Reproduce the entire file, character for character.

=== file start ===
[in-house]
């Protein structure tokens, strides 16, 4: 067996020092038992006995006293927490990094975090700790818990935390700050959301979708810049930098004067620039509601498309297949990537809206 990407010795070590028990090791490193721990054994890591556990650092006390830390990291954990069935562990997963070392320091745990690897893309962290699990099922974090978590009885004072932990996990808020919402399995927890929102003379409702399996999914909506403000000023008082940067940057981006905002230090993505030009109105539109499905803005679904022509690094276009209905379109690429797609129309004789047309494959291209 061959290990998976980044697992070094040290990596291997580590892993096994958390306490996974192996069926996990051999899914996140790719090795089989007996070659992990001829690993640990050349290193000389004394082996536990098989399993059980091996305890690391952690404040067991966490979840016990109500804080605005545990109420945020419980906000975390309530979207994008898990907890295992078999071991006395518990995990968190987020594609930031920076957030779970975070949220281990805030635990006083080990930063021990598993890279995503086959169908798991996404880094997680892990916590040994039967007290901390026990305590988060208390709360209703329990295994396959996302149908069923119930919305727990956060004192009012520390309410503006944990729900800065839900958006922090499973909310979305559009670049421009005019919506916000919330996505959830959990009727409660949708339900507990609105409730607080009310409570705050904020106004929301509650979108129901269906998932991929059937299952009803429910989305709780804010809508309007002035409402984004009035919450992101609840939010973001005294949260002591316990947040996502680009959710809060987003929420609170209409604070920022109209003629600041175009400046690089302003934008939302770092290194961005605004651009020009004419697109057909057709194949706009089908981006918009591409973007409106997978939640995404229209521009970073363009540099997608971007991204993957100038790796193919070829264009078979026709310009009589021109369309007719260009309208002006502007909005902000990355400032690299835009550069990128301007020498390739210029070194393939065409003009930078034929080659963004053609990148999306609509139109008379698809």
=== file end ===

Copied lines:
[in-house]
């Protein structure tokens, strides 16, 4: 067996020092038992006995006293927490990094975090700790818990935390700050959301979708810049930098004067620039509601498309297949990537809206 990407010795070590028990090791490193721990054994890591556990650092006390830390990291954990069935562990997963070392320091745990690897893309962290699990099922974090978590009885004072932990996990808020919402399995927890929102003379409702399996999914909506403000000023008082940067940057981006905002230090993505030009109105539109499905803005679904022509690094276009209905379109690429797609129309004789047309494959291209 061959290990998976980044697992070094040290990596291997580590892993096994958390306490996974192996069926996990051999899914996140790719090795089989007996070659992990001829690993640990050349290193000389004394082996536990098989399993059980091996305890690391952690404040067991966490979840016990109500804080605005545990109420945020419980906000975390309530979207994008898990907890295992078999071991006395518990995990968190987020594609930031920076957030779970975070949220281990805030635990006083080990930063021990598993890279995503086959169908798991996404880094997680892990916590040994039967007290901390026990305590988060208390709360209703329990295994396959996302149908069923119930919305727990956060004192009012520390309410503006944990729900800065839900958006922090499973909310979305559009670049421009005019919506916000919330996505959830959990009727409660949708339900507990609105409730607080009310409570705050904020106004929301509650979108129901269906998932991929059937299952009803429910989305709780804010809508309007002035409402984004009035919450992101609840939010973001005294949260002591316990947040996502680009959710809060987003929420609170209409604070920022109209003629600041175009400046690089302003934008939302770092290194961005605004651009020009004419697109057909057709194949706009089908981006918009591409973007409106997978939640995404229209521009970073363009540099997608971007991204993957100038790796193919070829264009078979026709310009009589021109369309007719260009309208002006502007909005902000990355400032690299835009550069990128301007020498390739210029070194393939065409003009930078034929080659963004053609990148999306609509139109008379698809």